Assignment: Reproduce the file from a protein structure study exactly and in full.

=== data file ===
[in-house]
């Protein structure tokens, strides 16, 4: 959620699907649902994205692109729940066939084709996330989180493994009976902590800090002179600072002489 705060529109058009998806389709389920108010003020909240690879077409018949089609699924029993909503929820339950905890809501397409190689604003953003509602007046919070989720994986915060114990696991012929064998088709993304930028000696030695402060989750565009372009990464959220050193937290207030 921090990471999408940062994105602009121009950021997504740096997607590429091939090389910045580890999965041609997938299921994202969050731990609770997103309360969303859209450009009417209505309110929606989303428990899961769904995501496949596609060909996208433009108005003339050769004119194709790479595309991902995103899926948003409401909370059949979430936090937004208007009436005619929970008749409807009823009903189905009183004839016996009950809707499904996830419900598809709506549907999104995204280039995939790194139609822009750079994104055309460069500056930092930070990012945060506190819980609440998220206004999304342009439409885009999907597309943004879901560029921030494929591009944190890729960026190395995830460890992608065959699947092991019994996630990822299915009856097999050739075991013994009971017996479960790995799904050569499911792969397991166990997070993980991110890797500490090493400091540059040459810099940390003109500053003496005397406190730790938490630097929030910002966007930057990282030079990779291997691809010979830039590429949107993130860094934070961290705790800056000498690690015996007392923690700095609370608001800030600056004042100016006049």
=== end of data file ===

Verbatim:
[in-house]
């Protein structure tokens, strides 16, 4: 959620699907649902994205692109729940066939084709996330989180493994009976902590800090002179600072002489 705060529109058009998806389709389920108010003020909240690879077409018949089609699924029993909503929820339950905890809501397409190689604003953003509602007046919070989720994986915060114990696991012929064998088709993304930028000696030695402060989750565009372009990464959220050193937290207030 921090990471999408940062994105602009121009950021997504740096997607590429091939090389910045580890999965041609997938299921994202969050731990609770997103309360969303859209450009009417209505309110929606989303428990899961769904995501496949596609060909996208433009108005003339050769004119194709790479595309991902995103899926948003409401909370059949979430936090937004208007009436005619929970008749409807009823009903189905009183004839016996009950809707499904996830419900598809709506549907999104995204280039995939790194139609822009750079994104055309460069500056930092930070990012945060506190819980609440998220206004999304342009439409885009999907597309943004879901560029921030494929591009944190890729960026190395995830460890992608065959699947092991019994996630990822299915009856097999050739075991013994009971017996479960790995799904050569499911792969397991166990997070993980991110890797500490090493400091540059040459810099940390003109500053003496005397406190730790938490630097929030910002966007930057990282030079990779291997691809010979830039590429949107993130860094934070961290705790800056000498690690015996007392923690700095609370608001800030600056004042100016006049």